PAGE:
Francesca's on Friday warned that the operational and financial consequences of the COVID-19 pandemic raise "substantial doubt about our ability to continue as a going concern." That warning itself violates certain covenants in agreements with its lenders, according to the company's year-end filing with the Securities and Exchange Commission.
The "going concern" issue arises from temporary closure of all its boutiques from March 25 to April 30 and the disruptions to its supply chain and operations, according to the filing. Where allowed, some locations have since opened, the company said.
If the company can't drum up enough financing to keep operations going or execute on its growth strategy, "we may be required to delay, reduce and/or cease our operations and/or seek bankruptcy protection," the company also warned.
Francesca's ended the year expressing confidence in its turnaround, but now says that the pandemic has interrupted its momentum.
On Friday, the retailer reported "relatively flat" fourth quarter net sales ($118.9 million versus $119.3 million in 2019) and a 1% rise in store comps. The increase in comparable sales was due to more average units sold per transaction and higher conversion rates, but that was offset by traffic declines and markdowns and promotions, the company said in a press release. Three stores closed in the quarter, bringing the total count as of Feb. 1 to 711.
Also in the quarter, gross profit as a percent of net sales contracted to 34.6% from 39.3% last year, due to "lower merchandise margins as a result of deeper markdowns and promotions during the holiday selling period as well as increased inventory reserves."
The pandemic, at least temporarily, has forced the closure of many more stores and introduced a high level of uncertainty, both about how and when operations can resume, and what shape the consumer will be in as they do.
Like many retailers, Francesca's has scrambled to mitigate the impact. The company suspended all capital expenditures; limited investment in e-commerce; reduced the base salaries of senior leadership; and, beginning in April, deferred rent payments at all stores, corporate headquarters and its distribution facility, "subject to discussion with our landlords and other vendors." Its failure to pay rent — and plans to forgo rent payments in May and June — also violate certain loan covenants, the company said.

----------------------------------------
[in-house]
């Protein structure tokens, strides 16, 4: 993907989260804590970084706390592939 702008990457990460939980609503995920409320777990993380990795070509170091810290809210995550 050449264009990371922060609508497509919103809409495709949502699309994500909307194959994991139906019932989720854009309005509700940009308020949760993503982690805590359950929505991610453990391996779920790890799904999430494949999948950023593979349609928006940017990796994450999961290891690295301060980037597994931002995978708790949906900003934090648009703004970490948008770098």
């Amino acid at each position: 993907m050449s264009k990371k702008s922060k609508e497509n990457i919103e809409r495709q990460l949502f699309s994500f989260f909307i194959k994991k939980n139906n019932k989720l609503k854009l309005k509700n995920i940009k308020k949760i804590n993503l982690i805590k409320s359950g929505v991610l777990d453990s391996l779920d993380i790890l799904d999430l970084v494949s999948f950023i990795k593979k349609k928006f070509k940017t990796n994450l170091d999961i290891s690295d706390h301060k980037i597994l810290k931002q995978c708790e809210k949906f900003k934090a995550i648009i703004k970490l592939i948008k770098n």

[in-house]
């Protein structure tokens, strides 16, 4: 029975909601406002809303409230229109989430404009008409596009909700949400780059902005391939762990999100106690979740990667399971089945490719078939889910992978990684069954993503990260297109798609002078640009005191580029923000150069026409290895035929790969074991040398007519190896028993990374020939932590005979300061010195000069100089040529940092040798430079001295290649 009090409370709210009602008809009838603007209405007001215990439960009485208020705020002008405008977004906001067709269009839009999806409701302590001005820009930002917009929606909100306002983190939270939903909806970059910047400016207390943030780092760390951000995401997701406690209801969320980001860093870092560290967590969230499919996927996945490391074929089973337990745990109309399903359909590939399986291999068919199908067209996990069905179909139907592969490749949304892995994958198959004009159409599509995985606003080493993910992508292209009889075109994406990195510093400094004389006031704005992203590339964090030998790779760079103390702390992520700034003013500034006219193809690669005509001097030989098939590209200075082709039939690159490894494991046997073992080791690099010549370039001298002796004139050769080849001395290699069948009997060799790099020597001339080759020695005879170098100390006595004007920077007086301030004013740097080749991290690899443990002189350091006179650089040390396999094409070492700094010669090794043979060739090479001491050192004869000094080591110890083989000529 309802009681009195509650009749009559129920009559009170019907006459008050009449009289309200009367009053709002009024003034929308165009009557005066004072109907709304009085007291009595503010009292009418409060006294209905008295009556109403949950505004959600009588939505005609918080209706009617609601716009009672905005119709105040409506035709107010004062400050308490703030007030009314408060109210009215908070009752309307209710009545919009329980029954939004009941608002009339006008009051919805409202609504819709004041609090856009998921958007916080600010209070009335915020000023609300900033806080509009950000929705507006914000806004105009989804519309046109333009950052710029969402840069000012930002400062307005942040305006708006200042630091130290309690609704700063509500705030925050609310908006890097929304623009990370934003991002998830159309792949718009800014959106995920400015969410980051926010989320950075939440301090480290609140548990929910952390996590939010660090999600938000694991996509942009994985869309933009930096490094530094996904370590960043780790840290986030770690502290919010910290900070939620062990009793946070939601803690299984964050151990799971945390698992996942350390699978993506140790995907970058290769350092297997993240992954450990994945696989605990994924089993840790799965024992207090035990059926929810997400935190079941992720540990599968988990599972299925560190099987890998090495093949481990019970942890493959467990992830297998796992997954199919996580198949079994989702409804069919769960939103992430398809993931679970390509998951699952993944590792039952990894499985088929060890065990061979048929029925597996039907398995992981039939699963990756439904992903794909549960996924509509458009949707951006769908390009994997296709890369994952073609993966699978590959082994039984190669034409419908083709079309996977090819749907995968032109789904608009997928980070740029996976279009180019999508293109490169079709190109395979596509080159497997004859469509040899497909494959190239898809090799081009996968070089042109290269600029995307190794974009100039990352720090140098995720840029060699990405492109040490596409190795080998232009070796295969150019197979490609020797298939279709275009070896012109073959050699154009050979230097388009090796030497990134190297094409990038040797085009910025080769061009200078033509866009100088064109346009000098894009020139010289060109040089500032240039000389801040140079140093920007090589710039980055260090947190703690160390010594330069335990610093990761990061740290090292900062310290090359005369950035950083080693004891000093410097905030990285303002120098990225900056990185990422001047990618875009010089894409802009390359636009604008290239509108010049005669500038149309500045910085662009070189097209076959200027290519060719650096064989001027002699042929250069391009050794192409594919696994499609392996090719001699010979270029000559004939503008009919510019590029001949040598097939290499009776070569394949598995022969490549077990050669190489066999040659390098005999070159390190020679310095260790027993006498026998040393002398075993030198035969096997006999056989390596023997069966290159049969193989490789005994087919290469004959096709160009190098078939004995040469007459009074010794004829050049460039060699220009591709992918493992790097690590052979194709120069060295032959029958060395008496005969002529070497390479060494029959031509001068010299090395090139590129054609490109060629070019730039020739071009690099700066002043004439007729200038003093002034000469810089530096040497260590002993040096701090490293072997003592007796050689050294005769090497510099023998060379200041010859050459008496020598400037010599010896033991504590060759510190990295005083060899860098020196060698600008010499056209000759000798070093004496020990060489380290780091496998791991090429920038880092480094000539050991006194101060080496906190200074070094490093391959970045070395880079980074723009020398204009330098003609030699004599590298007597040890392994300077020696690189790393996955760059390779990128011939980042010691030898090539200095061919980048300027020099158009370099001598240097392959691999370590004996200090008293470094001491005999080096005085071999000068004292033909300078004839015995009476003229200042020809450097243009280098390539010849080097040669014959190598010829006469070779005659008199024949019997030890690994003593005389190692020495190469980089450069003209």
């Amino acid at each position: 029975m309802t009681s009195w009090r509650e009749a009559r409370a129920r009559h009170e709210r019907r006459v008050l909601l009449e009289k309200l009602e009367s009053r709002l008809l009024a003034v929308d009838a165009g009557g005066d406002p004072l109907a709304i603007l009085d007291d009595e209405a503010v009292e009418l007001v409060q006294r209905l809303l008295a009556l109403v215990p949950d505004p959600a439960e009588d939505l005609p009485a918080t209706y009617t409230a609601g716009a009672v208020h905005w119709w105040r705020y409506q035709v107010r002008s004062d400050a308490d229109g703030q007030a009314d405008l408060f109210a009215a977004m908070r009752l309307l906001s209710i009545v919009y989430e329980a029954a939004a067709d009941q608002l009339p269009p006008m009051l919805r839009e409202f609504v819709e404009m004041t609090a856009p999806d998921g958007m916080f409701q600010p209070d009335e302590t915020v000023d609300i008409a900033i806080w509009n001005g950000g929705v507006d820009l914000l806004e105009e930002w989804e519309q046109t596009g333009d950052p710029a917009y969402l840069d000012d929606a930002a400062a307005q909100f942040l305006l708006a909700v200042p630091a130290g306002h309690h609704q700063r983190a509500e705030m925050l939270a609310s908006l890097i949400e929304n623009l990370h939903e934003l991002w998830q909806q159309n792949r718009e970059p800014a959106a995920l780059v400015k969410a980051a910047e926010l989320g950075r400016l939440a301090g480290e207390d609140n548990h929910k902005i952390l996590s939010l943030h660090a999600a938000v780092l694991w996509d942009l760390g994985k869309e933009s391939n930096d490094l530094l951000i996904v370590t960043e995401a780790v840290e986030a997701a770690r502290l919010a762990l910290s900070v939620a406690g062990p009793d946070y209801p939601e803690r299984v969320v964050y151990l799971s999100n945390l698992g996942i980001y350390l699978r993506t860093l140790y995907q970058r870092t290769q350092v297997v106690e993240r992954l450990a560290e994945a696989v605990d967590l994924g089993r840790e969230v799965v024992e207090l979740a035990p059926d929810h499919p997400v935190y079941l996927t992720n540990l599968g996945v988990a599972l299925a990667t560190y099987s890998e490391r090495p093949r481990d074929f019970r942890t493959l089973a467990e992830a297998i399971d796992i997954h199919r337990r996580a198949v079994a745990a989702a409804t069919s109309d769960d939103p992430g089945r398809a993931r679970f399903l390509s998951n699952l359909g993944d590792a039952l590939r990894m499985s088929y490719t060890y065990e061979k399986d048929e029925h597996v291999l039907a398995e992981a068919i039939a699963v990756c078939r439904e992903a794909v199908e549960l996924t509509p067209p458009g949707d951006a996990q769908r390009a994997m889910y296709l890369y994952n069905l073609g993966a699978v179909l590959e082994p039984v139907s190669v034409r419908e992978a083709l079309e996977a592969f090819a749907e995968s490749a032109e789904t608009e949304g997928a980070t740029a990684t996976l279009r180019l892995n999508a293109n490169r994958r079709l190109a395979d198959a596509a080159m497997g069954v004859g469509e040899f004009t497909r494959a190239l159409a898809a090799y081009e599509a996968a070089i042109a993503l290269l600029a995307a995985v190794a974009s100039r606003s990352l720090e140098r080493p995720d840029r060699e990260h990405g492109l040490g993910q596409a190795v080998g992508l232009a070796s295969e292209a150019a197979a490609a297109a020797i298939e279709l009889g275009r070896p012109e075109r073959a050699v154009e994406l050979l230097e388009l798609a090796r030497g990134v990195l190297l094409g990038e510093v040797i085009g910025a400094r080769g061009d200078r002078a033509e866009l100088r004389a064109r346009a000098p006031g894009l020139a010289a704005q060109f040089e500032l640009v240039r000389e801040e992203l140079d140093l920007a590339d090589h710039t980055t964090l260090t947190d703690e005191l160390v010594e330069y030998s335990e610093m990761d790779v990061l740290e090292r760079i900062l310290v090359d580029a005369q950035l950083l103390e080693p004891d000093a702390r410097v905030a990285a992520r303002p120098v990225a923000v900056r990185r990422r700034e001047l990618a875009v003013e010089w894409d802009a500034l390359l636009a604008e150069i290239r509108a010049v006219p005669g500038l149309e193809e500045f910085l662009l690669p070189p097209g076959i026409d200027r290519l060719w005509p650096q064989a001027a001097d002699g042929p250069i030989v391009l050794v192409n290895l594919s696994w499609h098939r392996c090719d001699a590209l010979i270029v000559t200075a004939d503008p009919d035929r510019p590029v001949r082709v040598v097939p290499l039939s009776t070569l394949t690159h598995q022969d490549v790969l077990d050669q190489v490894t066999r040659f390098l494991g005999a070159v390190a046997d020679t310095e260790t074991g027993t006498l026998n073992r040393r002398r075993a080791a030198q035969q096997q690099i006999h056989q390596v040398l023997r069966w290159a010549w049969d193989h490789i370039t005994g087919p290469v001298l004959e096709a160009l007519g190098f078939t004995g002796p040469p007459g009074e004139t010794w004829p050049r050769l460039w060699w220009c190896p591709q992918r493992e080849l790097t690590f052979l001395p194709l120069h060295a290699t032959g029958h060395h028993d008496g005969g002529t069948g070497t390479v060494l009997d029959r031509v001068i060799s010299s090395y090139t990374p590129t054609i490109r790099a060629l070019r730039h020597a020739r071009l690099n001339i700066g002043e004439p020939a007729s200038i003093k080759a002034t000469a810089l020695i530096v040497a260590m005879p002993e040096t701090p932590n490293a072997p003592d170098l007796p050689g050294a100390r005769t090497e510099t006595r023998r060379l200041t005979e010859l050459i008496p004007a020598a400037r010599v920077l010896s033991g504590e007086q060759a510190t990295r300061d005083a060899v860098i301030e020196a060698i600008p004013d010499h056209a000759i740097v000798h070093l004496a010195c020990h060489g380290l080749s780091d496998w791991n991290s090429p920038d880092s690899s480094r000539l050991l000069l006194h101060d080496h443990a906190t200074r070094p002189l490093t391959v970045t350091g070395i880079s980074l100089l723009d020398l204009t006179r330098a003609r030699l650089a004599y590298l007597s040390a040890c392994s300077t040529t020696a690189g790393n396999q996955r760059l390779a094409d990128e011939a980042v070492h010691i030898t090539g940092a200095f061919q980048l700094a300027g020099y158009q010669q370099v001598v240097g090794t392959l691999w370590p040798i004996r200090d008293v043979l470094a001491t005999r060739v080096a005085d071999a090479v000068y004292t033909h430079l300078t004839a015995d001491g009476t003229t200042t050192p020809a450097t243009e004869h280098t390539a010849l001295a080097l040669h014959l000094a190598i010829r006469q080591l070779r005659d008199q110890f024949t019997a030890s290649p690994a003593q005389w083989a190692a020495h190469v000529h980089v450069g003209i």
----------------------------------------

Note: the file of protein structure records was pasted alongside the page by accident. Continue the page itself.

As of Feb. 1, Francesca's had 5,236 employees, 1,159 of them working full time and 4,077 part time, but as of April 15 the company has furloughed "substantially all of our corporate and boutique employees."
Last month the company also borrowed $5 million under its revolving credit facility with JPMorgan, according to its 10-K filing. The struggling retailer also said it has filed for a $10.7 million income tax refund and employee retention tax credits and has deferred certain payroll taxes as provided by the Coronavirus Aid, Relief and Economic Security Act, known as the CARES Act. The company may be required to use that entire $10.7 million refund to repay certain outstanding debt, per the filing.
The apparel chain faces another problem, as identified by Green Street Advisors last week. The commercial real estate firm warned that the demise of many malls is being accelerated by the pandemic, and that no types of shopping center are spared. More than half of mall-based department stores are likely to shut down permanently, and that will affect in-line tenants like Francesca's, according to that report.
"[M]any of our boutiques are located in shopping malls and other retail centers that benefit from the ability of 'anchor' retail tenants, generally large department centers, and other attractions, to generate sufficient levels of consumer traffic in the vicinity of our boutiques," Francesca's said in its filing. "We, along with numerous other retailers, including anchor retail tenants, have announced the closure of a significant number of stores, mainly in mall and anchor store locations."